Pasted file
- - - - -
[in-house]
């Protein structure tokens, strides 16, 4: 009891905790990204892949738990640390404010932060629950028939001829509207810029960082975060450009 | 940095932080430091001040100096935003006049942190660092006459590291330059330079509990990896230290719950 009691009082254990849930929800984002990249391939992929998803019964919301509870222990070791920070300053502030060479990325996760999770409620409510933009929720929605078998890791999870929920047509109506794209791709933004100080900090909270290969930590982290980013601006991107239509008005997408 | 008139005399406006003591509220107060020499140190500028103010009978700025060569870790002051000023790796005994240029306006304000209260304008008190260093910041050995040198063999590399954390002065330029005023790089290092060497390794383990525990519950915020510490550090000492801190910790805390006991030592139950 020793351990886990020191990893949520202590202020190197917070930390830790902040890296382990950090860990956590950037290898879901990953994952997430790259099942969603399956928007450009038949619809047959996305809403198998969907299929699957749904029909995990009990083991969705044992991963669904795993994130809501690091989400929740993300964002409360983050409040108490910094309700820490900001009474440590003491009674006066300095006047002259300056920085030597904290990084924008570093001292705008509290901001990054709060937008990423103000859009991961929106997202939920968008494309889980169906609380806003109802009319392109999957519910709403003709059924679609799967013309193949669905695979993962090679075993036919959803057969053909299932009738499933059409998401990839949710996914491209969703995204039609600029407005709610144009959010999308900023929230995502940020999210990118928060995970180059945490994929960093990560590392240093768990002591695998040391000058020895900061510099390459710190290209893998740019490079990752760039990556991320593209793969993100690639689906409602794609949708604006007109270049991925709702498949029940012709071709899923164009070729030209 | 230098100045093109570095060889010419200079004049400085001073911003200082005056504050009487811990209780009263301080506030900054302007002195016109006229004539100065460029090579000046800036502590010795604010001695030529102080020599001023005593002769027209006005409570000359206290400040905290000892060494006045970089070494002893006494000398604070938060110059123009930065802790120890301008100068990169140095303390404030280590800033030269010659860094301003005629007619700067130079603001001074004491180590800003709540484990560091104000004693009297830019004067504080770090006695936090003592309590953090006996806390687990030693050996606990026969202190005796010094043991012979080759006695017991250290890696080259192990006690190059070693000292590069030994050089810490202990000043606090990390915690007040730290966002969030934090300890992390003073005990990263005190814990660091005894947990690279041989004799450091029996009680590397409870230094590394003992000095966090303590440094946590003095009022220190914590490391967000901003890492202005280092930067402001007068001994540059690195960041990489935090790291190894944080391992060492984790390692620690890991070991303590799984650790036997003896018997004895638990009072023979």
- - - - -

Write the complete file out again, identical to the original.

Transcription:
[in-house]
């Protein structure tokens, strides 16, 4: 009891905790990204892949738990640390404010932060629950028939001829509207810029960082975060450009 | 940095932080430091001040100096935003006049942190660092006459590291330059330079509990990896230290719950 009691009082254990849930929800984002990249391939992929998803019964919301509870222990070791920070300053502030060479990325996760999770409620409510933009929720929605078998890791999870929920047509109506794209791709933004100080900090909270290969930590982290980013601006991107239509008005997408 | 008139005399406006003591509220107060020499140190500028103010009978700025060569870790002051000023790796005994240029306006304000209260304008008190260093910041050995040198063999590399954390002065330029005023790089290092060497390794383990525990519950915020510490550090000492801190910790805390006991030592139950 020793351990886990020191990893949520202590202020190197917070930390830790902040890296382990950090860990956590950037290898879901990953994952997430790259099942969603399956928007450009038949619809047959996305809403198998969907299929699957749904029909995990009990083991969705044992991963669904795993994130809501690091989400929740993300964002409360983050409040108490910094309700820490900001009474440590003491009674006066300095006047002259300056920085030597904290990084924008570093001292705008509290901001990054709060937008990423103000859009991961929106997202939920968008494309889980169906609380806003109802009319392109999957519910709403003709059924679609799967013309193949669905695979993962090679075993036919959803057969053909299932009738499933059409998401990839949710996914491209969703995204039609600029407005709610144009959010999308900023929230995502940020999210990118928060995970180059945490994929960093990560590392240093768990002591695998040391000058020895900061510099390459710190290209893998740019490079990752760039990556991320593209793969993100690639689906409602794609949708604006007109270049991925709702498949029940012709071709899923164009070729030209 | 230098100045093109570095060889010419200079004049400085001073911003200082005056504050009487811990209780009263301080506030900054302007002195016109006229004539100065460029090579000046800036502590010795604010001695030529102080020599001023005593002769027209006005409570000359206290400040905290000892060494006045970089070494002893006494000398604070938060110059123009930065802790120890301008100068990169140095303390404030280590800033030269010659860094301003005629007619700067130079603001001074004491180590800003709540484990560091104000004693009297830019004067504080770090006695936090003592309590953090006996806390687990030693050996606990026969202190005796010094043991012979080759006695017991250290890696080259192990006690190059070693000292590069030994050089810490202990000043606090990390915690007040730290966002969030934090300890992390003073005990990263005190814990660091005894947990690279041989004799450091029996009680590397409870230094590394003992000095966090303590440094946590003095009022220190914590490391967000901003890492202005280092930067402001007068001994540059690195960041990489935090790291190894944080391992060492984790390692620690890991070991303590799984650790036997003896018997004895638990009072023979």